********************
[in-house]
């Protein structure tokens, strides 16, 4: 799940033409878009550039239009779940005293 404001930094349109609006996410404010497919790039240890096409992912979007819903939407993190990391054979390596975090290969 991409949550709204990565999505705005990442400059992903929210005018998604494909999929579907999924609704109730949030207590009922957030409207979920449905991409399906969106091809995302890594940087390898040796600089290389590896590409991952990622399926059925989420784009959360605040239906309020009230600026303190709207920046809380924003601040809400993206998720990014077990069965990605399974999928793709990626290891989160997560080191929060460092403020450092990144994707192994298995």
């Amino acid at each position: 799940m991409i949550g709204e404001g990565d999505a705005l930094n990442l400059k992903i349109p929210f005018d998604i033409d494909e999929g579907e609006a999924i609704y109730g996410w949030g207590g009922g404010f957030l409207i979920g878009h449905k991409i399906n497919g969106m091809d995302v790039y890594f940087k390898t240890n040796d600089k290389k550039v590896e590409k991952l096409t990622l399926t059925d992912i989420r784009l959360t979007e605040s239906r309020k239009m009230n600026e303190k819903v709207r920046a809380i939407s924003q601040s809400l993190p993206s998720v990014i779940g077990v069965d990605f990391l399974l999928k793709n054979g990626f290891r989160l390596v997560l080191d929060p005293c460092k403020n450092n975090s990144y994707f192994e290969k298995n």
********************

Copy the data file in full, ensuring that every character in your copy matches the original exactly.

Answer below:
[in-house]
């Protein structure tokens, strides 16, 4: 799940033409878009550039239009779940005293 404001930094349109609006996410404010497919790039240890096409992912979007819903939407993190990391054979390596975090290969 991409949550709204990565999505705005990442400059992903929210005018998604494909999929579907999924609704109730949030207590009922957030409207979920449905991409399906969106091809995302890594940087390898040796600089290389590896590409991952990622399926059925989420784009959360605040239906309020009230600026303190709207920046809380924003601040809400993206998720990014077990069965990605399974999928793709990626290891989160997560080191929060460092403020450092990144994707192994298995």
């Amino acid at each position: 799940m991409i949550g709204e404001g990565d999505a705005l930094n990442l400059k992903i349109p929210f005018d998604i033409d494909e999929g579907e609006a999924i609704y109730g996410w949030g207590g009922g404010f957030l409207i979920g878009h449905k991409i399906n497919g969106m091809d995302v790039y890594f940087k390898t240890n040796d600089k290389k550039v590896e590409k991952l096409t990622l399926t059925d992912i989420r784009l959360t979007e605040s239906r309020k239009m009230n600026e303190k819903v709207r920046a809380i939407s924003q601040s809400l993190p993206s998720v990014i779940g077990v069965d990605f990391l399974l999928k793709n054979g990626f290891r989160l390596v997560l080191d929060p005293c460092k403020n450092n975090s990144y994707f192994e290969k298995n």